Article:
It also helps executives to better understand what we are doing with social media when we talk to them in terms of business goals and metrics as opposed to the much-touted social media “numbers”.

Diva Marketing/Toby:  I’ve used social media to call companies out and also to tell companies their service or product rocks. Sometimes I’ve been acknowledged and sometimes I have not. I must admit that when I don’t get a response, but notice that other people are getting special treatment I feel slighted. How does a company scale Customers Rock service?

Becky Carroll: Customer service via social media scales best when it is part of a customer-focused culture. This type of culture is created by company management as they model servant leadership towards their employees.

When employees, all employees, see how it looks to serve others in the organization, they learn how to serve customers.  Once everyone at the company understands how customer service is everyone’s job, and this is supported by management and metrics, employees will be empowered to treat all customers well – both in social media as well as in other customer-facing channels.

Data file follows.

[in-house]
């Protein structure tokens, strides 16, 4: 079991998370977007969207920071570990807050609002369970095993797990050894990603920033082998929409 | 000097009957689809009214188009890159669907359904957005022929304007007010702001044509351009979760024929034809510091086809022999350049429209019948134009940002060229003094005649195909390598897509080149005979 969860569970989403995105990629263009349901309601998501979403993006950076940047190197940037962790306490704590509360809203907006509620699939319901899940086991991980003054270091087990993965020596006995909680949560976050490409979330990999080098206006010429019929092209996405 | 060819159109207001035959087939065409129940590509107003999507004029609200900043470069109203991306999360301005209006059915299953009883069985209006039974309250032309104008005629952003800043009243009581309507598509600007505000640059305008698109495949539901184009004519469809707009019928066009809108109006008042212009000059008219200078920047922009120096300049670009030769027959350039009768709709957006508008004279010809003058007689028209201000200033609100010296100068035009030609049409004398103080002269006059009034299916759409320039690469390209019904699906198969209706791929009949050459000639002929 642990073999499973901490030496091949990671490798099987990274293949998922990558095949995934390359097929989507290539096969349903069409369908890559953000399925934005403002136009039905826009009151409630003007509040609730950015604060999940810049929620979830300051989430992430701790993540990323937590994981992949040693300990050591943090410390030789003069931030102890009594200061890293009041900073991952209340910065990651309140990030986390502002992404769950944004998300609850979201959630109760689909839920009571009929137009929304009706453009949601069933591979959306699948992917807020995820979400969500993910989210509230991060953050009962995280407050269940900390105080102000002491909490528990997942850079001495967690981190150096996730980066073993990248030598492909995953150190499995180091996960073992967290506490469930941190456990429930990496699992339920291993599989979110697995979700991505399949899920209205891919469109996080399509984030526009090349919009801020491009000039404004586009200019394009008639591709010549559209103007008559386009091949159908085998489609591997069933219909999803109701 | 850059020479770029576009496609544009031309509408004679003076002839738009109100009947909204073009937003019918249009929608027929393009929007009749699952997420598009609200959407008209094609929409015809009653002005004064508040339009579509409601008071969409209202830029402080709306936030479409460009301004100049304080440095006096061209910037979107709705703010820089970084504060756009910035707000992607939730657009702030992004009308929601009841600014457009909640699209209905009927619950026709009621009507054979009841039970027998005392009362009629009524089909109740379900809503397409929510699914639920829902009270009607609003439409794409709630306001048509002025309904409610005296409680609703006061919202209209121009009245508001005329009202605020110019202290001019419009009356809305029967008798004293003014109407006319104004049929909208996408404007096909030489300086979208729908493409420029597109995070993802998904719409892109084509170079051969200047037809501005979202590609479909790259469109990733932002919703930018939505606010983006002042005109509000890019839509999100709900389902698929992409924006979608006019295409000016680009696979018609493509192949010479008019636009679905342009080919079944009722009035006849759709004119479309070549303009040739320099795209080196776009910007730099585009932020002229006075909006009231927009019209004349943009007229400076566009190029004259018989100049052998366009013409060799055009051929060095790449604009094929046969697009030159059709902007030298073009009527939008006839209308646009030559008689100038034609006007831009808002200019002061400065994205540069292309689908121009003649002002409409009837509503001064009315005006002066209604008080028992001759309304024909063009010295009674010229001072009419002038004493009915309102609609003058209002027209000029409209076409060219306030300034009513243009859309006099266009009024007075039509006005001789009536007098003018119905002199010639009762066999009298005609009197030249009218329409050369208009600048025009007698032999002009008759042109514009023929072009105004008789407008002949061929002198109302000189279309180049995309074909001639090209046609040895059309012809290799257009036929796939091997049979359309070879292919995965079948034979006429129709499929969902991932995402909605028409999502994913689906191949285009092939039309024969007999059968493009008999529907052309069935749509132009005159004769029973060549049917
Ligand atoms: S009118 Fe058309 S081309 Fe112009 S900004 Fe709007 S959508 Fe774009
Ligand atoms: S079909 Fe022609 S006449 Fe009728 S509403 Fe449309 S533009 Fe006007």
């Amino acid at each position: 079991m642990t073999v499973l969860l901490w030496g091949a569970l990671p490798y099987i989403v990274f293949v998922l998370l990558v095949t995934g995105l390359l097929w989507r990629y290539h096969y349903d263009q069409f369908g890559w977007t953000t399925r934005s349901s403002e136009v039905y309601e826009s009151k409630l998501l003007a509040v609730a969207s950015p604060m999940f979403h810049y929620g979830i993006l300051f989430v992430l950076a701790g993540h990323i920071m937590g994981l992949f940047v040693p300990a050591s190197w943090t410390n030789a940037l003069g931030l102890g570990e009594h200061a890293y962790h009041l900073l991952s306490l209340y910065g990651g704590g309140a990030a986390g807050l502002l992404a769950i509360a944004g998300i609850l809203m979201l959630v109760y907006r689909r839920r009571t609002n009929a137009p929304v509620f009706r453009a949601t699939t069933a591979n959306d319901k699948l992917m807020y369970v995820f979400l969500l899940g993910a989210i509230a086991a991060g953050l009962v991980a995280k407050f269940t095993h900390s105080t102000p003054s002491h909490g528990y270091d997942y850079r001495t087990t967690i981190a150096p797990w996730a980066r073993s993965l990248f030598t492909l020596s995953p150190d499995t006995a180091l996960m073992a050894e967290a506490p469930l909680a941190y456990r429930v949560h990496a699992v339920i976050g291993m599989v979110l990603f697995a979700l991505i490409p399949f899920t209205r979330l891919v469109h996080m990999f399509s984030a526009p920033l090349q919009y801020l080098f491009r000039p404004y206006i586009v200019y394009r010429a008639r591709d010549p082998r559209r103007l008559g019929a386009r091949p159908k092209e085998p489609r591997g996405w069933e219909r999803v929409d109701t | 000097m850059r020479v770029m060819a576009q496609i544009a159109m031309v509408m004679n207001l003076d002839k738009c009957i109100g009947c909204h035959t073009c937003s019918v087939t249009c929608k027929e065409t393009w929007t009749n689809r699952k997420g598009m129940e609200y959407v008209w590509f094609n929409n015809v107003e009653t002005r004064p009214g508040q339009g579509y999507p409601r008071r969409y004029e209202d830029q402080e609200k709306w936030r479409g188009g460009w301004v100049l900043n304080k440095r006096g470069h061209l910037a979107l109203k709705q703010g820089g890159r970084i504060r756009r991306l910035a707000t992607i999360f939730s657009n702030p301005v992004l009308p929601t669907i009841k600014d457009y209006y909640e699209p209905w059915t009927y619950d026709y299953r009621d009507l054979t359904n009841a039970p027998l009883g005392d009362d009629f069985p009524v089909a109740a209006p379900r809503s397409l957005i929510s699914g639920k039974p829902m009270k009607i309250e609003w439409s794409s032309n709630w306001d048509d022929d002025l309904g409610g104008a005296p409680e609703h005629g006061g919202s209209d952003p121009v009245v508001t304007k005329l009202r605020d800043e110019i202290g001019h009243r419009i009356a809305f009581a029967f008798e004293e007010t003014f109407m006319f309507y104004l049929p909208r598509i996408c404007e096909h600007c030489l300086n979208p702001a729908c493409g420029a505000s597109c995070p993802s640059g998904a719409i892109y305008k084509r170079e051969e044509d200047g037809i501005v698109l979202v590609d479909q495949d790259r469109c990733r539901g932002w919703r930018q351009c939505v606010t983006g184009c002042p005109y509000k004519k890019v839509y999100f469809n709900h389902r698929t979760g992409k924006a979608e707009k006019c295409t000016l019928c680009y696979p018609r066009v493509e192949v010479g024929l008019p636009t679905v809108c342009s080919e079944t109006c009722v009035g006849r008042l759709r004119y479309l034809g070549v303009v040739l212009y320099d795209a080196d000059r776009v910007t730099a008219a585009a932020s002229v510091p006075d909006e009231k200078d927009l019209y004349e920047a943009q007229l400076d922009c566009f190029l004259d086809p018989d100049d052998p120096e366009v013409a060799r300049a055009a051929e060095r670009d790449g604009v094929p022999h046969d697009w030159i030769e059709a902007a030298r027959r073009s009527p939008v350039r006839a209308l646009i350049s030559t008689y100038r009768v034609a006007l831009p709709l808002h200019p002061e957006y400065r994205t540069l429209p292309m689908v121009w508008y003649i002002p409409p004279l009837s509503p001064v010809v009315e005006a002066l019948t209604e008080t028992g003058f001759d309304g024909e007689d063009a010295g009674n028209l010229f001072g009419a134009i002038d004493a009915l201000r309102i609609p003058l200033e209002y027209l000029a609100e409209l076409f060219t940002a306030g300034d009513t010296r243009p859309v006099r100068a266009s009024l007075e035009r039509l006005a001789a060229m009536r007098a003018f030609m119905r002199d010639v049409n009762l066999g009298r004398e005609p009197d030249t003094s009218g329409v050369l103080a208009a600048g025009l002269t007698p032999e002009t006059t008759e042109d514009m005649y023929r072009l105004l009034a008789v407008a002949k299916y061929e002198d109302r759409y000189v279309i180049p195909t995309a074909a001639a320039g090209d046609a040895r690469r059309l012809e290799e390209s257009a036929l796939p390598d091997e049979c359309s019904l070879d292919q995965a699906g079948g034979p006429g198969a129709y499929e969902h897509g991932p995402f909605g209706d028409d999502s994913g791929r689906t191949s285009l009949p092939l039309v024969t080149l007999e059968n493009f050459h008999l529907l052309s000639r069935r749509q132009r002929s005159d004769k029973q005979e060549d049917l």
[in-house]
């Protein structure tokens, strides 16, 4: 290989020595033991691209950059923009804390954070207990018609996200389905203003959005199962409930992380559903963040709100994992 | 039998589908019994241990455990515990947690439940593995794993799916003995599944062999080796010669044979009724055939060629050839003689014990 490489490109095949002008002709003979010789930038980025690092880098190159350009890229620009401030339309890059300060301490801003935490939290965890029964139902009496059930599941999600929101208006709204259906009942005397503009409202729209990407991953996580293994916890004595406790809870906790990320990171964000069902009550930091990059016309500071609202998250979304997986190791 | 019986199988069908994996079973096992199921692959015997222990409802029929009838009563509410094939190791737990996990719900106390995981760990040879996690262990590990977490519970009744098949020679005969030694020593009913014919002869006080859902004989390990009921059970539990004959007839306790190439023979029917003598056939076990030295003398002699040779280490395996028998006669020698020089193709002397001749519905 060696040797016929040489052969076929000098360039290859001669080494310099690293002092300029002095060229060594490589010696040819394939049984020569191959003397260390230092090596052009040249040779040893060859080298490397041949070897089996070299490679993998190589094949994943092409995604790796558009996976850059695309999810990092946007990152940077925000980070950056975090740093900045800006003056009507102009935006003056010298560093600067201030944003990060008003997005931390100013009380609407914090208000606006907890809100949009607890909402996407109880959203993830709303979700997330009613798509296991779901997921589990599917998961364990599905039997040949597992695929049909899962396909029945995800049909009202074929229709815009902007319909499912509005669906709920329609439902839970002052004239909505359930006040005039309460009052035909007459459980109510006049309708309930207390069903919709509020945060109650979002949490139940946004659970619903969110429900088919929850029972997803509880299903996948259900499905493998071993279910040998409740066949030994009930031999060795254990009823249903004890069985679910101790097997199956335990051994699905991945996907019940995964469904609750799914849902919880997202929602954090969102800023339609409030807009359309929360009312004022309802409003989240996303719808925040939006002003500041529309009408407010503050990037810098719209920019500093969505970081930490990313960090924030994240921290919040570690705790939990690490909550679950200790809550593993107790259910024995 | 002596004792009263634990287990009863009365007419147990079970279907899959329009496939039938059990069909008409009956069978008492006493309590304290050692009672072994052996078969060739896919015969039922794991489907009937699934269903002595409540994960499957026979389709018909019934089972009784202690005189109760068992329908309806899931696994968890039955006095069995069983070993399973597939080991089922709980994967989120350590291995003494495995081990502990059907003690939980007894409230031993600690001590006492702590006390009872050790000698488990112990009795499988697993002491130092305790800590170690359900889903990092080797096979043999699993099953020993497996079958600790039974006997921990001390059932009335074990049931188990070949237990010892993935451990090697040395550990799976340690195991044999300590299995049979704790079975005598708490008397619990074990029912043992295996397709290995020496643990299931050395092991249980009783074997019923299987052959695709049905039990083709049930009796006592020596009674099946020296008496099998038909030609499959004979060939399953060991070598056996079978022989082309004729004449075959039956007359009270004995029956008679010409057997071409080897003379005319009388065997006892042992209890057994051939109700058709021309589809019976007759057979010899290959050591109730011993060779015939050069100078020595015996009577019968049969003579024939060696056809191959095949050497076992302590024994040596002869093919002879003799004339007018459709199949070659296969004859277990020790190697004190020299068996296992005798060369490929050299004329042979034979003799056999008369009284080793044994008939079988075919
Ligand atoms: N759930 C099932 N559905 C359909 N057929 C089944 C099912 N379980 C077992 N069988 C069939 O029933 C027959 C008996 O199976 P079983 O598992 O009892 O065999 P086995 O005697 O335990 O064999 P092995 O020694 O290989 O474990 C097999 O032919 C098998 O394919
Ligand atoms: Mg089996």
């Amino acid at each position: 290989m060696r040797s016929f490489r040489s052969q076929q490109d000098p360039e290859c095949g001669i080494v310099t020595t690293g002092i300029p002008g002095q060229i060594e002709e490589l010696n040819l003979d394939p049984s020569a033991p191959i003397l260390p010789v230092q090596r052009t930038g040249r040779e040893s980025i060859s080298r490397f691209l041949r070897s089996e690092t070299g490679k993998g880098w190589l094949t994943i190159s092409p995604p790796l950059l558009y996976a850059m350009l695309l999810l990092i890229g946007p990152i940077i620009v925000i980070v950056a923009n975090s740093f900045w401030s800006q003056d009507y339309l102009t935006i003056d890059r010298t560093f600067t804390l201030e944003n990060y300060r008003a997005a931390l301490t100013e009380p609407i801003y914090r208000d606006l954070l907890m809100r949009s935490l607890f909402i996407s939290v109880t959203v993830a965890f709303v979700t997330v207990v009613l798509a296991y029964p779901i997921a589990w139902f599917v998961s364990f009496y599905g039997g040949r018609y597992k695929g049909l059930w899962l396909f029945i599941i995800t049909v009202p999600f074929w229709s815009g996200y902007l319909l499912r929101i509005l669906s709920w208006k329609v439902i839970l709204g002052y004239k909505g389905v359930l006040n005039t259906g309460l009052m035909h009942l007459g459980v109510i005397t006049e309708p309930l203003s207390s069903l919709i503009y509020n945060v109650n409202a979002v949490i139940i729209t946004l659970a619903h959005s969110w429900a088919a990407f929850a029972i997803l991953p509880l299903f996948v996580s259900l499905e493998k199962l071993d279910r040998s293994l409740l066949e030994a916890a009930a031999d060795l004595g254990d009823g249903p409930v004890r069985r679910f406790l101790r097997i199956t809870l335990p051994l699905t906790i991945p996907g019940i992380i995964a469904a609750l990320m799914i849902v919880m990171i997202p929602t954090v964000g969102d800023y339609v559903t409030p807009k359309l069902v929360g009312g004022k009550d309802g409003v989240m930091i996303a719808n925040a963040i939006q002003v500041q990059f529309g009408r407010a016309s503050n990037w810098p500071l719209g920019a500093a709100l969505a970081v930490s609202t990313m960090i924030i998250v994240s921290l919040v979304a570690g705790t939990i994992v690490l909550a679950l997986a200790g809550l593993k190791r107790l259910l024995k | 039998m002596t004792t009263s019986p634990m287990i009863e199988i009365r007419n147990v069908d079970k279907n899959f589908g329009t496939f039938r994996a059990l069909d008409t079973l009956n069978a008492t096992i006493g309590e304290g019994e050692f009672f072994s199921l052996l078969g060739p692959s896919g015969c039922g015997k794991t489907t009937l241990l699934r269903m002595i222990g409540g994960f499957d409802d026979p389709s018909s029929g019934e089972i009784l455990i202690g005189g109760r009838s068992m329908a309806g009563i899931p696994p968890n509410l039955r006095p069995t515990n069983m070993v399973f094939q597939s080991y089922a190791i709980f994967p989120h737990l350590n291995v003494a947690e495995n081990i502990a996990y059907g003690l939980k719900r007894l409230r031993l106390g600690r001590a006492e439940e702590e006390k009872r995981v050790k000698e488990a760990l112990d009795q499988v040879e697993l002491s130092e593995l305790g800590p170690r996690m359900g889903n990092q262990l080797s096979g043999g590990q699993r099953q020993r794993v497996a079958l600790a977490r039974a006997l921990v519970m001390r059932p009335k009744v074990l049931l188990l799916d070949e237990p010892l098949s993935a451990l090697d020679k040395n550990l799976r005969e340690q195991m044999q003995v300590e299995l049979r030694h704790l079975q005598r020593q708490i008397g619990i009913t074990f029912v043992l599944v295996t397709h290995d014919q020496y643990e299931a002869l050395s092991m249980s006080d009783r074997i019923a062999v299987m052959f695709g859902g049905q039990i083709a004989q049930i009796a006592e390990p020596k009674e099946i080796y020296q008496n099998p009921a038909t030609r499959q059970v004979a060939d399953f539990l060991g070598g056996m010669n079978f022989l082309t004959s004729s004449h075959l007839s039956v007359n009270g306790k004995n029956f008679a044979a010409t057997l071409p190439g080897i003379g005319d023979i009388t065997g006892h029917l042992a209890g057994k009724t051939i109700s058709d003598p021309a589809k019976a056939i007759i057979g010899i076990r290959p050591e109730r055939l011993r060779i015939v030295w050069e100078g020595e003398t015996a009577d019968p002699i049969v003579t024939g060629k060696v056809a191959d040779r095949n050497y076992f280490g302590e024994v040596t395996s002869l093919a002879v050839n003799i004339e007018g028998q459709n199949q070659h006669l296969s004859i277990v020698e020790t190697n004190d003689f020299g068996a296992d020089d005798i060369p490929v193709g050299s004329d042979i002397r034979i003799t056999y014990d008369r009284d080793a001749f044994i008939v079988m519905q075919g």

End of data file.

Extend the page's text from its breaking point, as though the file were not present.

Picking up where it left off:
Diva Marketing/Toby:  I agree with you .. at the end of the day it is all about the people on both side of the equation: customers and employees. As our friend Sybil Stershic reminds us although most product and services can easily become commoditized relationships built on caring service are more difficult to duplicate. 

After you’ve listened (Chapter 1) and understand your customers’ need what is the first step to take in becoming a Customers Rock company?

Becky Carroll: The first step in becoming a Customers Rock company is to create a customer strategy. Companies have marketing strategies, social media strategies, and product strategies – but how many of them have a strategy for how they will treat their customers? This strategy needs to be thought-through carefully and embraced at all levels of the organization.

It should incorporate all four keys described in the book – Relevant Marketing, Orchestrated Customer Experience, Customer-Focused Culture, and Killer Customer Service – in order to create a strategy that can unlock the hidden power of your existing customers.